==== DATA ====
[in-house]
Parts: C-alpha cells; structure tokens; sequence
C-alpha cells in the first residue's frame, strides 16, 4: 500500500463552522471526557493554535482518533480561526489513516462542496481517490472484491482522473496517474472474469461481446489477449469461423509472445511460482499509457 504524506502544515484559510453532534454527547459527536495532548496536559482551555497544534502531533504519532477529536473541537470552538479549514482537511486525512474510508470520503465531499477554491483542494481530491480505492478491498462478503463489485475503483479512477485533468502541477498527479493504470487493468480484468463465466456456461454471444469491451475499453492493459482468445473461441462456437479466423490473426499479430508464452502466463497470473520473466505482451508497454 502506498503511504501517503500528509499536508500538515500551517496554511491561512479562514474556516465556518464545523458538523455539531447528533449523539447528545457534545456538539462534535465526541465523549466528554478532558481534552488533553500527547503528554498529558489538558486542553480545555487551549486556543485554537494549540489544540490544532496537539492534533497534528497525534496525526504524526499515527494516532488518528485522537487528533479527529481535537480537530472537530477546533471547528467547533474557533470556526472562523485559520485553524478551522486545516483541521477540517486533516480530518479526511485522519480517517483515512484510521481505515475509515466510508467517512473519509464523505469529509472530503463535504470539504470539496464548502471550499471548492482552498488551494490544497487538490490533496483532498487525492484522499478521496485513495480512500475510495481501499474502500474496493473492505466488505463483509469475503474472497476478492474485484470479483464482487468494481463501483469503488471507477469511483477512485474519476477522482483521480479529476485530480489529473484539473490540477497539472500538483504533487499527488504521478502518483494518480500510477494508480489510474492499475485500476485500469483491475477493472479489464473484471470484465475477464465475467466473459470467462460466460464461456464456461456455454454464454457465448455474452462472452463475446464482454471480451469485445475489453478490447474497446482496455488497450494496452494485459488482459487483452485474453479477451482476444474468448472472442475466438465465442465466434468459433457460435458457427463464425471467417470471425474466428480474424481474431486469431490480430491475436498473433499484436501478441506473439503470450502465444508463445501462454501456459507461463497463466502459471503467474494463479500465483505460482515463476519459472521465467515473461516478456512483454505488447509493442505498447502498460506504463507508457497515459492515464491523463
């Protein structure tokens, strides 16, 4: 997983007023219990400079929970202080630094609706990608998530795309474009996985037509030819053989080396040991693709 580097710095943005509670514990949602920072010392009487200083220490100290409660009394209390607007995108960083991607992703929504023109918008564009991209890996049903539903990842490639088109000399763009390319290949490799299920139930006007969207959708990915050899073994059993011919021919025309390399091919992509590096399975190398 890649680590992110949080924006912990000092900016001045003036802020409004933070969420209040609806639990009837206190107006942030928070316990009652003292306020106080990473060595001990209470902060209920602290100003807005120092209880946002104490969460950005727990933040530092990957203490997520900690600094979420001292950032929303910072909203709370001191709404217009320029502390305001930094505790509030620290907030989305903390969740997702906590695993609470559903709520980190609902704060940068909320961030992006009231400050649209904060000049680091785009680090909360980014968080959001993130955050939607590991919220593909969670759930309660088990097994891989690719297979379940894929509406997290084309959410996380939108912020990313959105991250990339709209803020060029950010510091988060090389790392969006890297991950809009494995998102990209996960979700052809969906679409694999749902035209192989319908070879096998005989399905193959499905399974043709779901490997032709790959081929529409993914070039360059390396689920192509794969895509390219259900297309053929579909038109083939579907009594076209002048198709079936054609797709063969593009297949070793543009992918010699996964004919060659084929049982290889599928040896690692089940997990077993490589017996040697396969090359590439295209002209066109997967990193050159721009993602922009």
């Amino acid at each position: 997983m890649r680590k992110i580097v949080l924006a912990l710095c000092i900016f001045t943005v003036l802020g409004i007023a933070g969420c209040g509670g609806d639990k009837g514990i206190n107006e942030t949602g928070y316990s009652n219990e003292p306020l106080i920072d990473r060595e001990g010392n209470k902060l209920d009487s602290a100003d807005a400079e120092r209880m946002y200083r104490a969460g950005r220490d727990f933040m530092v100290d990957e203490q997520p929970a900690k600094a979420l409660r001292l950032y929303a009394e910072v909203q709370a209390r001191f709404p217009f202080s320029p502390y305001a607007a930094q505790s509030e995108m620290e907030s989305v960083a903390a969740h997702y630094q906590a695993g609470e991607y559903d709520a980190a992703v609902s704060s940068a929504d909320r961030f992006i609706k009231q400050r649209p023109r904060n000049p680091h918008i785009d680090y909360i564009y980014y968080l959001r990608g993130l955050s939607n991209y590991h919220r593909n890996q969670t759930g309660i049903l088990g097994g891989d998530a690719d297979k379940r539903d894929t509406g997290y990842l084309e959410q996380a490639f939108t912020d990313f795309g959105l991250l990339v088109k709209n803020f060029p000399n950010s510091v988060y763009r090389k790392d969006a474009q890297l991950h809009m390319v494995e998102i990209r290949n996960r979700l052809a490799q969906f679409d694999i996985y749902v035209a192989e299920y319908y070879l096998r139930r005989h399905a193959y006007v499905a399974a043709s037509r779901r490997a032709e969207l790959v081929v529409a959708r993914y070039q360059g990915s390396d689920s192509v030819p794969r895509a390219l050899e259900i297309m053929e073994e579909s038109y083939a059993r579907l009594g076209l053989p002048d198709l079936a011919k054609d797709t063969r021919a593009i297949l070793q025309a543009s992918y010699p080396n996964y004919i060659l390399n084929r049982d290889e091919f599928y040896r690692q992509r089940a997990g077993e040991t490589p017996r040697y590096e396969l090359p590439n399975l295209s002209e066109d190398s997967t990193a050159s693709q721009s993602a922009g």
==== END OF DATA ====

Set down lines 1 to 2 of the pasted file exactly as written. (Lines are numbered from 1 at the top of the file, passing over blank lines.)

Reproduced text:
[in-house]
Parts: C-alpha cells; structure tokens; sequence